Saab’s new West Lafayette production site in the USA has been completed, as it prepares to set up aft fuselage manufacturing work for the T-7A advanced jet trainer developed with prime contractor Boeing.
The first aft fuselage for the US Air Force (USAF) trainer arrived at Boeing’s St Louis final assembly facility in Missouri on 20 April, having been shipped from Linkoping. The structure, which will be used as part of a ground-test example of the Red Hawk, is among an initial five to be produced in Sweden during the programme’s engineering, manufacturing and development (EMD) phase.
“We are delivering during the remaining part of this year all the [EMD] aft aircraft sections,” Saab chief executive Micael Johansson said during a first-quarter results briefing on 23 April. “Then we are transitioning into a new contract phase, which we expect to happen in 2022,” he adds.
“We are ready with the factory in West Lafayette in Indiana, which is the most modern factory we have today, in terms of how digitalised and automated it is,” Johansson says. “We have people that we have recruited in the US that as we speak are in Sweden to do training to go back to West Lafayette to start production.”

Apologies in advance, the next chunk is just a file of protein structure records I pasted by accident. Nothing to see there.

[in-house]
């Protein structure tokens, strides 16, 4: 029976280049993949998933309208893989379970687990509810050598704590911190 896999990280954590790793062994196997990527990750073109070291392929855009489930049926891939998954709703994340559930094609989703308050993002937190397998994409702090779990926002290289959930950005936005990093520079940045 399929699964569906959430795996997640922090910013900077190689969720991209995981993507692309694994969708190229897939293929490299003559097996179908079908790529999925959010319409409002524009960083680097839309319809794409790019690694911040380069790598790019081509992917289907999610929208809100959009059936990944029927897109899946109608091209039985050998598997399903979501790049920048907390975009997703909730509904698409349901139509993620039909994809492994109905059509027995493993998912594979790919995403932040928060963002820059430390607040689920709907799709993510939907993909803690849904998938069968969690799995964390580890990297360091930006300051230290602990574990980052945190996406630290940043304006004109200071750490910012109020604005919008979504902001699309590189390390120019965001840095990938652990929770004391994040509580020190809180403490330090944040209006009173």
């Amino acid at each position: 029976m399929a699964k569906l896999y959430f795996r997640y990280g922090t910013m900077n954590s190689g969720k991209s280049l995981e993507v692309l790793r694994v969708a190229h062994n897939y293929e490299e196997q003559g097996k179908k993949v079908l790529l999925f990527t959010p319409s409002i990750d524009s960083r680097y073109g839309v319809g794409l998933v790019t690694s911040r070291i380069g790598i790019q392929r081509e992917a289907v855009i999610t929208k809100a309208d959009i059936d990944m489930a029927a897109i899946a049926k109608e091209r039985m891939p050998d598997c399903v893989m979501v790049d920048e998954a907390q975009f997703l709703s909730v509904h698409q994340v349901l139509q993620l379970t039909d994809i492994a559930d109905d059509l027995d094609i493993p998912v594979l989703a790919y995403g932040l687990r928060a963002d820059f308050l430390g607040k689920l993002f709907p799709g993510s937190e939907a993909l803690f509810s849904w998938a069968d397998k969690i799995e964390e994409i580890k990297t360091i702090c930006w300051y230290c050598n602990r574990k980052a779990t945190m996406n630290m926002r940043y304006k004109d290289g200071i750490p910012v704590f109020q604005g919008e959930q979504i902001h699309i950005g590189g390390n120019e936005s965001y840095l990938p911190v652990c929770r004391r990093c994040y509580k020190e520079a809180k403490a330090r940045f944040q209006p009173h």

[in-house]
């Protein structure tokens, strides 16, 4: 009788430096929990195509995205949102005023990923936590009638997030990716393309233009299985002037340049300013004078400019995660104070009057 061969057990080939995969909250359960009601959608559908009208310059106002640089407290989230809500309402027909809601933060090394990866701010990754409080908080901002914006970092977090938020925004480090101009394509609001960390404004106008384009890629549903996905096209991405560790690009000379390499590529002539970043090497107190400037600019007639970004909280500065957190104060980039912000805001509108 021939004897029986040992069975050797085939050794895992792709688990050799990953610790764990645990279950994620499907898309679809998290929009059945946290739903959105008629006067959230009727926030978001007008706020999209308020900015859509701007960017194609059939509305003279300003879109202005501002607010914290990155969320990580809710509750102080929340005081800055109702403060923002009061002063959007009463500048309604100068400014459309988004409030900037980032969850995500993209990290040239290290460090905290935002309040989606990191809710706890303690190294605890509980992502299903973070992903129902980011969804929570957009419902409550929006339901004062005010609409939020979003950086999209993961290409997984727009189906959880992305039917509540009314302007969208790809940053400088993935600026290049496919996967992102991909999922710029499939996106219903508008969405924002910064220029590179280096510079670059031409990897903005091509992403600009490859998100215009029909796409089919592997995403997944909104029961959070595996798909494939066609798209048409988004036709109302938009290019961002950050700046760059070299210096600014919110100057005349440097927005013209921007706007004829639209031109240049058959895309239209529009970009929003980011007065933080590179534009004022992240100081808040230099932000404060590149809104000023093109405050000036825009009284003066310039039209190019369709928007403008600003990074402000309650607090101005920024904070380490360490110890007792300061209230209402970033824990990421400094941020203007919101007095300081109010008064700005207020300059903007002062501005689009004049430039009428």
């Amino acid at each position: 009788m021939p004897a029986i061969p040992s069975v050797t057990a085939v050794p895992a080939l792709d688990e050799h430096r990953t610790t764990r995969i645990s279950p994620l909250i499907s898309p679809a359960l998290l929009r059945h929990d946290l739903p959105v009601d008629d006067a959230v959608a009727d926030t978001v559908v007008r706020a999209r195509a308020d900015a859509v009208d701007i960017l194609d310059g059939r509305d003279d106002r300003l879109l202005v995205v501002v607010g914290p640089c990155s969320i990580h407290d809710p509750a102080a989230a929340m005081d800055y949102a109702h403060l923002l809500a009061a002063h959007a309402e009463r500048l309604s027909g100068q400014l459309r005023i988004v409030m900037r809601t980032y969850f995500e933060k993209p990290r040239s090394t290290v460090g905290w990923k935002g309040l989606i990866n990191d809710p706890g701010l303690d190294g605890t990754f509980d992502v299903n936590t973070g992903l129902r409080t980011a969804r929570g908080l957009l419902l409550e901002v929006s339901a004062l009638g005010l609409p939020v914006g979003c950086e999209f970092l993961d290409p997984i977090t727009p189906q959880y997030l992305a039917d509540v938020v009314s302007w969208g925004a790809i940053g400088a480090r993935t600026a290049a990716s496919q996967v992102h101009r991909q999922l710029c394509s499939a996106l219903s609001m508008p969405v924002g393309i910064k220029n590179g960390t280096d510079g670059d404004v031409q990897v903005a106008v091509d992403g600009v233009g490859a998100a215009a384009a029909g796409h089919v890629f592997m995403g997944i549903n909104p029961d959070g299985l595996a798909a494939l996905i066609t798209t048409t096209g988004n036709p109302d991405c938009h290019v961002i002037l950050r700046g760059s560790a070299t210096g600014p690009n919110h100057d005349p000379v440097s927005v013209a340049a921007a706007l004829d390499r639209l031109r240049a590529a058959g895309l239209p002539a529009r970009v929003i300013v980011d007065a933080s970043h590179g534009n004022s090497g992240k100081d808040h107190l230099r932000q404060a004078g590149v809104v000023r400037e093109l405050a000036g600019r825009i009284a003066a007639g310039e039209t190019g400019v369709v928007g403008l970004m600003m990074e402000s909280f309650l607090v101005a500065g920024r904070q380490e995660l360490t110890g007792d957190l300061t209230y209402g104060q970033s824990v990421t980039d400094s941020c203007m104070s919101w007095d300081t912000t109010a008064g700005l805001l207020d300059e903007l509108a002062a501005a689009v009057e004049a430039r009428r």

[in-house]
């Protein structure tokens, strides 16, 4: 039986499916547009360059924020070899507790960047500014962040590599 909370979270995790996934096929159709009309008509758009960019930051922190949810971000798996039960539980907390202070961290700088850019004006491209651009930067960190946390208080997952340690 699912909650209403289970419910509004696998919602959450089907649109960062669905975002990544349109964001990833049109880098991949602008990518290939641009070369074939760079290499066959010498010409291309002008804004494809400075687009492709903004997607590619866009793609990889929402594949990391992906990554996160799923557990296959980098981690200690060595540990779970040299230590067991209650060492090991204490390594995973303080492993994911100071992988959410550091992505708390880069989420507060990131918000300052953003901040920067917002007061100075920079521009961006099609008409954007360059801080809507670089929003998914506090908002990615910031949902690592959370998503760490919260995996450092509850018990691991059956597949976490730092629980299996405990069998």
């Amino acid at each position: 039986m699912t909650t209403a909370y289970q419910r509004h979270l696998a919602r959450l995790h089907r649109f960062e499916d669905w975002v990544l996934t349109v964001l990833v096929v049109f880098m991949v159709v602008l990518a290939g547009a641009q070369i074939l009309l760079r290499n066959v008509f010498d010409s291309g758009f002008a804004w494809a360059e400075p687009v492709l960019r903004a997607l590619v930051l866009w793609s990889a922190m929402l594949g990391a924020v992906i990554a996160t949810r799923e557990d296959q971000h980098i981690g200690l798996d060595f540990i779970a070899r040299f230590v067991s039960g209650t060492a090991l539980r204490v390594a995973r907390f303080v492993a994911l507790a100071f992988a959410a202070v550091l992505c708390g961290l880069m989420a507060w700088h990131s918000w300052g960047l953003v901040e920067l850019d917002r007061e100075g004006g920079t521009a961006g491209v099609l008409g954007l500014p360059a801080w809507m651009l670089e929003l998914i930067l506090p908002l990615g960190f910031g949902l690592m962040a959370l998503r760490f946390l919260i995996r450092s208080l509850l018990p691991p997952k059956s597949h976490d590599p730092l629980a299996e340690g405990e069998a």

The USAF plans to acquire at least 351 T-7As to replace an aged fleet of Northrop T-38 jet trainers used by its Air Education and Training Command.
“This is going to be a long-term, continuous manufacturing capability that we will have in the US, and also lead to more aeronautics initiatives in the US together with partners,” Johansson says. “It’s a very important part of Saab going forward.”
Meanwhile, Sweden will deliver its best and final offer for Finland’s HX fighter competition on 30 April. It is pitching its neighbour a mixed package of Saab Gripen E/Fs and GlobalEye surveillance aircraft, which Johansson believes represents “a very attractive offer” to Helsinki.
Saab faces competition from the Boeing F/A-18E/F Super Hornet/EA-18G Growler, Dassault Rafale, Eurofighter Typhoon and Lockheed Martin F-35A.